Another important decision that a researcher has to make is which protein tag to choose. There are many different tags (2) used for protein purification in various systems (bacterial, yeast, mammalian).  I will briefly explain pros and cons for three common tags: His, FLAG and HaloTag.

The His (polyhistidine) affinity tag is 0.85 kDa in size. It works through metal affinity and gives very high yields due to high resin capacity. However, when using His-tag a researcher can expect impurities due to cross reactivity with numerous endogenous proteins.  In addition to a lack of specificity, this system can leach out metal ions which can inactivate the protein downstream.

FLAG octapeptide is also a small tag (1kDa). It is a chromatography tag based on polyanionic amino acids. When compared to the His-tag, it is much more specific although non specific binding has been observed. However, it has low capacity and requires expensive resins for purification which significantly increases the cost. There are also potential pitfalls associated with elution.  Low pH elution for example can damage the protein of interest.

Evolved HaloTag® is currently one of the most specific tags on the market. It was isolated from a rare bacterium that has no similarities with other organisms. Due to the formation of strong covalent link between HaloTag and ligand attached to the resin, a researcher is not afraid the protein will fall of  during extensive wash with a mild wash solution.  After washing, the tag is removed leaving plenty of clean protein in a correctly folded form.  Resin with high binding capacity is relatively cheap enabling liters of culture to be used if needed. The question researchers often ask is will the HaloTag, being 34 kDa in size, interfere with their proteins of interest. HaloTag protein itself folds so compactly that its small globular structure does not interfere with the protein of interest. A specifically tailored spacer between the protein and tag enables easy separation of the protein from the Halotag whilst also increasing the binding efficiency. One school of thought proposes that small tags like FLAG and His do not influence protein activity.  Nevertheless there is plenty of literature showing that this is not necessarily the case. It therefore comes as no surprise that the Kazusa Research Institute created a Human ORF library using the Halotag backbone. Being evaluated for expression levels, this library recently has been commercialized and available for researchers worldwide.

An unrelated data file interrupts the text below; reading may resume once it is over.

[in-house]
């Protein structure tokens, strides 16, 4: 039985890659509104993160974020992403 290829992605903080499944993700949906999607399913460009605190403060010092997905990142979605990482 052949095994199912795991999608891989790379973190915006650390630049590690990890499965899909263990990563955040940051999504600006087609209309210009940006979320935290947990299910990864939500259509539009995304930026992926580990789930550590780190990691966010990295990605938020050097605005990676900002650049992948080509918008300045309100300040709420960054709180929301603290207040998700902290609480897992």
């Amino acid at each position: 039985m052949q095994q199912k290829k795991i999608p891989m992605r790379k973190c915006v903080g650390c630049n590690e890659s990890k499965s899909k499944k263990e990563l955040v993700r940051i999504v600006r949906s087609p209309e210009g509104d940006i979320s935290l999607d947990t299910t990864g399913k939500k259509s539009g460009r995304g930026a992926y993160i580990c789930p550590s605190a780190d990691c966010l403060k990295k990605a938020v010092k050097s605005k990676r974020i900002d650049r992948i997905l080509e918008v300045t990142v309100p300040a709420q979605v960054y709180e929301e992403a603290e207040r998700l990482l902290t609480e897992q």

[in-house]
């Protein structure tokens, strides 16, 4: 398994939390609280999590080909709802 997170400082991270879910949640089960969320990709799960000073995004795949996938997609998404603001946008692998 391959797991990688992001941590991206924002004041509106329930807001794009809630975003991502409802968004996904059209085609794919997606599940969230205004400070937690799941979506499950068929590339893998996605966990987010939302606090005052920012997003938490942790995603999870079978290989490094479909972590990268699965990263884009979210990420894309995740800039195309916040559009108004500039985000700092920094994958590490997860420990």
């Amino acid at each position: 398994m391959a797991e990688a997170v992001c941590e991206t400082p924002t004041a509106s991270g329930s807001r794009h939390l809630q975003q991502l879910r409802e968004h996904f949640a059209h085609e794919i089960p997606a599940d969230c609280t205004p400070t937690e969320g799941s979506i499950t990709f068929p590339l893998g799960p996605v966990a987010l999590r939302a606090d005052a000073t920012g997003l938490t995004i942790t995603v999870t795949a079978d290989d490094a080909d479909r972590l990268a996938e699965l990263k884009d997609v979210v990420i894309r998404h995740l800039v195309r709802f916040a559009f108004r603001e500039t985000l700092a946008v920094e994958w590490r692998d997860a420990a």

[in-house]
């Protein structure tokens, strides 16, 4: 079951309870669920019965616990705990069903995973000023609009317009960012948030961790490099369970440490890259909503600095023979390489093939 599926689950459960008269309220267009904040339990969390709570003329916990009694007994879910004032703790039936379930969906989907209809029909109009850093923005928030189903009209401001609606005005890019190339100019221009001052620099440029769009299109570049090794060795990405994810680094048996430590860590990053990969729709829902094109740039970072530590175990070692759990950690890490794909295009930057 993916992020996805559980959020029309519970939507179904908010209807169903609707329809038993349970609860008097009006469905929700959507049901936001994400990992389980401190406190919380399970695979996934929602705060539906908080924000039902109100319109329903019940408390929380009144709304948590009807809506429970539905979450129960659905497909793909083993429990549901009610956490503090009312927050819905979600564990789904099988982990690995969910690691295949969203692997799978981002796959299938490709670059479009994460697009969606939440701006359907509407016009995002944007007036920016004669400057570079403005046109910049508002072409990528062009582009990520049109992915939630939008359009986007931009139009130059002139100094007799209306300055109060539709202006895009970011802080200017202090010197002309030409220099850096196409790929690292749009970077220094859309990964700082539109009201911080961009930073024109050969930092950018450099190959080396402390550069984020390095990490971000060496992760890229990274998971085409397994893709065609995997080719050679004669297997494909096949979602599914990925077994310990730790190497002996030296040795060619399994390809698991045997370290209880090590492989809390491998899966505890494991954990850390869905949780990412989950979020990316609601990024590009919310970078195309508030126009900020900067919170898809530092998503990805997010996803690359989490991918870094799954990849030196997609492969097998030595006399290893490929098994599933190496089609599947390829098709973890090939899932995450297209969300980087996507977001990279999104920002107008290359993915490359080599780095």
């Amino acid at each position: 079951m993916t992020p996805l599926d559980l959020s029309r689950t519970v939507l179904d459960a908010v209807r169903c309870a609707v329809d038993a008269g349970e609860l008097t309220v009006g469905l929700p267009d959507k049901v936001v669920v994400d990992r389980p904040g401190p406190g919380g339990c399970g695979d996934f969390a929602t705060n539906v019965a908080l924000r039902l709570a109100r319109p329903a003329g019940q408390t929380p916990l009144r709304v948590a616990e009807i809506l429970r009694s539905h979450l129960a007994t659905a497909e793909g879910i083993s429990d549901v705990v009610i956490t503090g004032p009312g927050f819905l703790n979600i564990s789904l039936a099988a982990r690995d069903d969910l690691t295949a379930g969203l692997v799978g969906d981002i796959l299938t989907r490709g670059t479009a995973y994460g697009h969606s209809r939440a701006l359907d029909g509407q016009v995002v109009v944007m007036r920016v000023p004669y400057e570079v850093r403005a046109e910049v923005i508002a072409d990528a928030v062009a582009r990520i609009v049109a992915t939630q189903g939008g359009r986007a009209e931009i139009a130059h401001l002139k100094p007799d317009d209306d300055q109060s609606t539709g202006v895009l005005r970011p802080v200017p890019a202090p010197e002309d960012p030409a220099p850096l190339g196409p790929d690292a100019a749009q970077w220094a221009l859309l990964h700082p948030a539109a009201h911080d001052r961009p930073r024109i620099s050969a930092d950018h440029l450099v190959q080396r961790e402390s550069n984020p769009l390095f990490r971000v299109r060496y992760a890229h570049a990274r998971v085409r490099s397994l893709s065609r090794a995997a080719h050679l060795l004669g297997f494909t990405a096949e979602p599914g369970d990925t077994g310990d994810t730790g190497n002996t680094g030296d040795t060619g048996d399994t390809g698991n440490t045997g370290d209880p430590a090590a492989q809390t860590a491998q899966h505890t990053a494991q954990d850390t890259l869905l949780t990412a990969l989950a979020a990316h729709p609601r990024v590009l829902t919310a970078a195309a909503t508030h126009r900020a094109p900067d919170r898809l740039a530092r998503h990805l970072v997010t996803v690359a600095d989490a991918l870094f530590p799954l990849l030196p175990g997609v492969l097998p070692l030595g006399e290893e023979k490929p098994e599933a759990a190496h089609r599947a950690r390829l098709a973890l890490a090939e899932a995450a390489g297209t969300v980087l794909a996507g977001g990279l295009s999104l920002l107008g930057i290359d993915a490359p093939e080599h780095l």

References:

Esposito D. and Chatterjee D. K .(2006) Enhancement of soluble protein expression through the use of fusion tags. Current Opinion in Biotechnology, 17:  353–358

Young, C. L., Britton, Z. T. and Robinson, A. S. (2012) Recombinant protein expression and purification: A comprehensive review of affinity tags and microbial applications. Biotechnology Journal, 7: 620–634.

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Nives Kovacevic

Nives is a Promega Technical Service Scientist. She was born and educated in Knin, Croatia, where she developed her love of science and music. After completing her Agronomy studies at University of Belgrade, Serbia, Nives was a high school teacher in her home town. After her teaching experience, she continued her graduate studies at Aristotle University of Thessaloniki, Greece. She then continued with post doctoral training at UW-Madison in maize epigenetics. Today Nives lives in Middleton, Wisconsin, with her husband and enjoys hiking, swimming and skiing in the nearby bluffs, lakes and hills. The warm society and rich cultural life of Madison is a perfect environment for them.